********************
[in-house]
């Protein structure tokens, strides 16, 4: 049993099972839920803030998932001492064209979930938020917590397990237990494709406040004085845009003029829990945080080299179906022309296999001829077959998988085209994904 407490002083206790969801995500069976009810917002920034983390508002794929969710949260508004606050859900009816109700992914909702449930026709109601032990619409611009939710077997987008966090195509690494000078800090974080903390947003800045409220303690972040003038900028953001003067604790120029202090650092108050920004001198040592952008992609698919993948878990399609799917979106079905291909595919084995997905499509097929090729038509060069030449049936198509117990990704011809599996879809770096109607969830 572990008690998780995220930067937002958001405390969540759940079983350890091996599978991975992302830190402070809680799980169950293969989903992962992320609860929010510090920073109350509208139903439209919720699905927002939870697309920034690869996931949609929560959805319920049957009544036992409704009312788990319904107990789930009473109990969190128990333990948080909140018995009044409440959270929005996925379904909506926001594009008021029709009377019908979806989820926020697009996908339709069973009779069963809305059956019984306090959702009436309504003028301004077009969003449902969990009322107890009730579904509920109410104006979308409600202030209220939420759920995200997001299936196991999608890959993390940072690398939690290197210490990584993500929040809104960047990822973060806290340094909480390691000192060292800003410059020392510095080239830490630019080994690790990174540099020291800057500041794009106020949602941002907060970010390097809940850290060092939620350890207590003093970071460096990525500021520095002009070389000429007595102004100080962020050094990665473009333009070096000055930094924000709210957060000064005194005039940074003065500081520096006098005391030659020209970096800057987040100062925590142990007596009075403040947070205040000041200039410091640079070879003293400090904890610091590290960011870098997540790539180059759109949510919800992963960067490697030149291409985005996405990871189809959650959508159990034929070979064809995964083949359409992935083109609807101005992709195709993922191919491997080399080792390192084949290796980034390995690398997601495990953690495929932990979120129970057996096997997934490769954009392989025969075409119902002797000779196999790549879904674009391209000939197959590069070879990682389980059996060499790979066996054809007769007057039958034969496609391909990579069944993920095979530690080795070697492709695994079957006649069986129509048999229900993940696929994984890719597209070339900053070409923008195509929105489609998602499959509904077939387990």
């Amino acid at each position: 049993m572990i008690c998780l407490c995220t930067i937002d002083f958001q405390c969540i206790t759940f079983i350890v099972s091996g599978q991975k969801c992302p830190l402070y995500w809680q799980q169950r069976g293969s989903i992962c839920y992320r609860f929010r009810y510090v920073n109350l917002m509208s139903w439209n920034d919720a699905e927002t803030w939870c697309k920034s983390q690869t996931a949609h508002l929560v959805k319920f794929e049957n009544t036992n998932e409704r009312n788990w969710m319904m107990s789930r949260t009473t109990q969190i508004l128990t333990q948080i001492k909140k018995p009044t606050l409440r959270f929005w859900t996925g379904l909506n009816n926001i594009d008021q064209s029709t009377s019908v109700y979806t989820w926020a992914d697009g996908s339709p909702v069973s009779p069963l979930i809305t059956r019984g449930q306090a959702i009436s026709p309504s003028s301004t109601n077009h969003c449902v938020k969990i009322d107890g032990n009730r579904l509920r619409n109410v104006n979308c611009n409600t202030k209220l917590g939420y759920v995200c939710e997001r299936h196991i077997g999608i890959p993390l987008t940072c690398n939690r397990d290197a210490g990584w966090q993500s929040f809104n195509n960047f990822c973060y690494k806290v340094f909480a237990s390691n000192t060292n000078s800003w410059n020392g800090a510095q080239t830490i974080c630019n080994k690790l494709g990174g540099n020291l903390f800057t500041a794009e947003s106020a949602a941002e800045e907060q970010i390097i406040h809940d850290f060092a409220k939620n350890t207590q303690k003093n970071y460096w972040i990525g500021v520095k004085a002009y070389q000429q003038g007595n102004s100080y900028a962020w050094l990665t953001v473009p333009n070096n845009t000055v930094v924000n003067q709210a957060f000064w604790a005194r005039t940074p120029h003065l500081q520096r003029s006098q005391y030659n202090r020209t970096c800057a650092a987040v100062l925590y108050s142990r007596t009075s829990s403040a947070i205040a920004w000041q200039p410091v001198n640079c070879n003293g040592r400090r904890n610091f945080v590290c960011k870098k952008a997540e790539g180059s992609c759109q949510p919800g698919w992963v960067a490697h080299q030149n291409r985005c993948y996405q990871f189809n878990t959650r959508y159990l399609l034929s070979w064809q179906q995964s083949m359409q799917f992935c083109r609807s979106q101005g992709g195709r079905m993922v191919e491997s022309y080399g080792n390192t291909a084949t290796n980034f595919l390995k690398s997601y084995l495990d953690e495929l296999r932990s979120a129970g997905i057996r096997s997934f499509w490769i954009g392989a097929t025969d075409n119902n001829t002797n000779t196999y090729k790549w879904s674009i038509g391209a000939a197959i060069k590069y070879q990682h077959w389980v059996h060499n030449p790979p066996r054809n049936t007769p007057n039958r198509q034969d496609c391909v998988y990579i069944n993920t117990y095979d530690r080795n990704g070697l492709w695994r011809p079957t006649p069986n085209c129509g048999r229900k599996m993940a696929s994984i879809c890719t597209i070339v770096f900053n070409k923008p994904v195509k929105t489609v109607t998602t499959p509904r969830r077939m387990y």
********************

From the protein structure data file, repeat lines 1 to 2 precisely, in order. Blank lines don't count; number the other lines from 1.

[in-house]
């Protein structure tokens, strides 16, 4: 049993099972839920803030998932001492064209979930938020917590397990237990494709406040004085845009003029829990945080080299179906022309296999001829077959998988085209994904 407490002083206790969801995500069976009810917002920034983390508002794929969710949260508004606050859900009816109700992914909702449930026709109601032990619409611009939710077997987008966090195509690494000078800090974080903390947003800045409220303690972040003038900028953001003067604790120029202090650092108050920004001198040592952008992609698919993948878990399609799917979106079905291909595919084995997905499509097929090729038509060069030449049936198509117990990704011809599996879809770096109607969830 572990008690998780995220930067937002958001405390969540759940079983350890091996599978991975992302830190402070809680799980169950293969989903992962992320609860929010510090920073109350509208139903439209919720699905927002939870697309920034690869996931949609929560959805319920049957009544036992409704009312788990319904107990789930009473109990969190128990333990948080909140018995009044409440959270929005996925379904909506926001594009008021029709009377019908979806989820926020697009996908339709069973009779069963809305059956019984306090959702009436309504003028301004077009969003449902969990009322107890009730579904509920109410104006979308409600202030209220939420759920995200997001299936196991999608890959993390940072690398939690290197210490990584993500929040809104960047990822973060806290340094909480390691000192060292800003410059020392510095080239830490630019080994690790990174540099020291800057500041794009106020949602941002907060970010390097809940850290060092939620350890207590003093970071460096990525500021520095002009070389000429007595102004100080962020050094990665473009333009070096000055930094924000709210957060000064005194005039940074003065500081520096006098005391030659020209970096800057987040100062925590142990007596009075403040947070205040000041200039410091640079070879003293400090904890610091590290960011870098997540790539180059759109949510919800992963960067490697030149291409985005996405990871189809959650959508159990034929070979064809995964083949359409992935083109609807101005992709195709993922191919491997080399080792390192084949290796980034390995690398997601495990953690495929932990979120129970057996096997997934490769954009392989025969075409119902002797000779196999790549879904674009391209000939197959590069070879990682389980059996060499790979066996054809007769007057039958034969496609391909990579069944993920095979530690080795070697492709695994079957006649069986129509048999229900993940696929994984890719597209070339900053070409923008195509929105489609998602499959509904077939387990």